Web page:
For those of us without the ceiling height for a 2 or 4 post lift, consider
a low rise tire changing type lift instead. I bought an old Rotary PAL7
from a local tire store and it's been great in my garage with 8 ft ceiling.
It sits on any level floor without having to be attached, and it lifts the
car 24-30 inches off the ground. Since this particular model has an "H"
configuration to the lifting base, it pretty much sits right under the
frame of the Triumphs and you can reach just about everything from
underneath. Of course you have to lie on the floor but at least you can
get to stuff. Also, since it seems that 90% of what I do involves the
brakes and suspension, it's especially helpful that it lifts the frame and
I can take all 4 wheels off without having to use any other equipment or
jacks. If I had a choice between this and a regular 4 post lift (with the
rails), I'm not sure which I would prefer. I suspect the 2 post setup that
lifts the frame is the best of all worlds, but it's not an option for me.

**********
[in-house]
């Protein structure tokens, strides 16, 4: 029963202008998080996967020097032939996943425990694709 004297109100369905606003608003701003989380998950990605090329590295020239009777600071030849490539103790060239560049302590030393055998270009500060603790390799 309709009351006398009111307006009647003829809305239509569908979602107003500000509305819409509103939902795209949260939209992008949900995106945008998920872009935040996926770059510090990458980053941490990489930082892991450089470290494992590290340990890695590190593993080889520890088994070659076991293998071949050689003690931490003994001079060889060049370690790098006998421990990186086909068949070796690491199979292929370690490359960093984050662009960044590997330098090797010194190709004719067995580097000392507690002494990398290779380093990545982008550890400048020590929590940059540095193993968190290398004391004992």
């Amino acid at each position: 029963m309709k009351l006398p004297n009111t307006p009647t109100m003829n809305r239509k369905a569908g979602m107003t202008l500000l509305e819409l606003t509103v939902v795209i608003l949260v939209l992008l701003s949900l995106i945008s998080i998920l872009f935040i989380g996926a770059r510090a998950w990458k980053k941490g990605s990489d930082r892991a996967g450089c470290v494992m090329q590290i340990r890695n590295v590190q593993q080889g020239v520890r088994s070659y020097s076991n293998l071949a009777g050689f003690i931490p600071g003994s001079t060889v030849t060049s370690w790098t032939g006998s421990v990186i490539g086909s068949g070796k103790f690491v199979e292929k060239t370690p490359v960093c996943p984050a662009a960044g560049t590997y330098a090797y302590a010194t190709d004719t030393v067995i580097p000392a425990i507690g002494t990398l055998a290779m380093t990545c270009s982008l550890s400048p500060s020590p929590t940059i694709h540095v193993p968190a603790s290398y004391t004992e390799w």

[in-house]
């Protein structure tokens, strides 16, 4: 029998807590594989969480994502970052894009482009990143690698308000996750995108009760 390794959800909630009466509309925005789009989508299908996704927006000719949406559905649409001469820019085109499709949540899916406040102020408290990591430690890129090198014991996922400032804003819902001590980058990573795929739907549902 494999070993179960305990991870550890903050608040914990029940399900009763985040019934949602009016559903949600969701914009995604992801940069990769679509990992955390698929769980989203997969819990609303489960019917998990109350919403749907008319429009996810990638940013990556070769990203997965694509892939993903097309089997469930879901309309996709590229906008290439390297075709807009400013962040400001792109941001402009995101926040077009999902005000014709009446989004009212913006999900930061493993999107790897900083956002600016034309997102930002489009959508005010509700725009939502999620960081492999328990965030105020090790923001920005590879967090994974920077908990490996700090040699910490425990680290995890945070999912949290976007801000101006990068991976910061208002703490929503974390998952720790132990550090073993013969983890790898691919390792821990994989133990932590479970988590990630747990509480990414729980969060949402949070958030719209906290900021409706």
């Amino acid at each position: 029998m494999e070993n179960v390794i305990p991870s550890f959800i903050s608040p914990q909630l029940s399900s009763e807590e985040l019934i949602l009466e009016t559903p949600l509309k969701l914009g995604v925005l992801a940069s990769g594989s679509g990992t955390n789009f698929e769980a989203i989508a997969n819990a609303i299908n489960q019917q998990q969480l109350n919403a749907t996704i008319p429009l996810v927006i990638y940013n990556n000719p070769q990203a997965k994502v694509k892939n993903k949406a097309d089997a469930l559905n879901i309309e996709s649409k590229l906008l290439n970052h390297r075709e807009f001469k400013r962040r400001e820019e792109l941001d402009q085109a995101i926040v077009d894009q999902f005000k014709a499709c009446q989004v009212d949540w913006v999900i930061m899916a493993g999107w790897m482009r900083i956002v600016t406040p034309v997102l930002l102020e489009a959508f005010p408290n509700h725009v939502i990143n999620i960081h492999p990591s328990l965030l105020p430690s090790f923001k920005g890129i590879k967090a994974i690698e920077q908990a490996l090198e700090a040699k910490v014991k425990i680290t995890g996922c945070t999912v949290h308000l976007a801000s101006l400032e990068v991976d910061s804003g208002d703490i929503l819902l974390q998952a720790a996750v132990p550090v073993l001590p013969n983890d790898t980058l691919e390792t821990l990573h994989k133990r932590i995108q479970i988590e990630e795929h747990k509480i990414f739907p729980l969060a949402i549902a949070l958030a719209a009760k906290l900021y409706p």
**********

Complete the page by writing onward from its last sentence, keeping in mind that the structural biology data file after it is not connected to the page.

On Sat, Sep 1, 2012 at 10:13 AM, MadMarx <email@example.com> wrote:
> As Bill said:
> The safest thing would be to ask the lift manufacturer what he recommends
> for concrete type, if it should be reinforced, which type of anchor bolts.
> -----Urspr|ngliche Nachricht-----
> Von: firstname.lastname@example.org [mailto:email@example.com] Im
> Auftrag von BillDentin@aol.com
> Gesendet: Samstag, 1. September 2012 15:52
> An: firstname.lastname@example.org; email@example.com;
> Betreff: Re: [Fot] Damn Differential
> Amici, in general, and Bill Tobin in particular...
> It just occurred to me that my hoist is the twin pedestal type with arms
> that come out under the car to lift it. I'm now thinking yours may be the
> four post type with twin rails that lift the car. Similar issues, but four
> vice two bearing points.
> Obviously, my suggestion might still work to avoid replacing an entire 4"
> (or less) floor with a 6" floor, but four pockets would be required instead
> of two.
> Bill Dentinger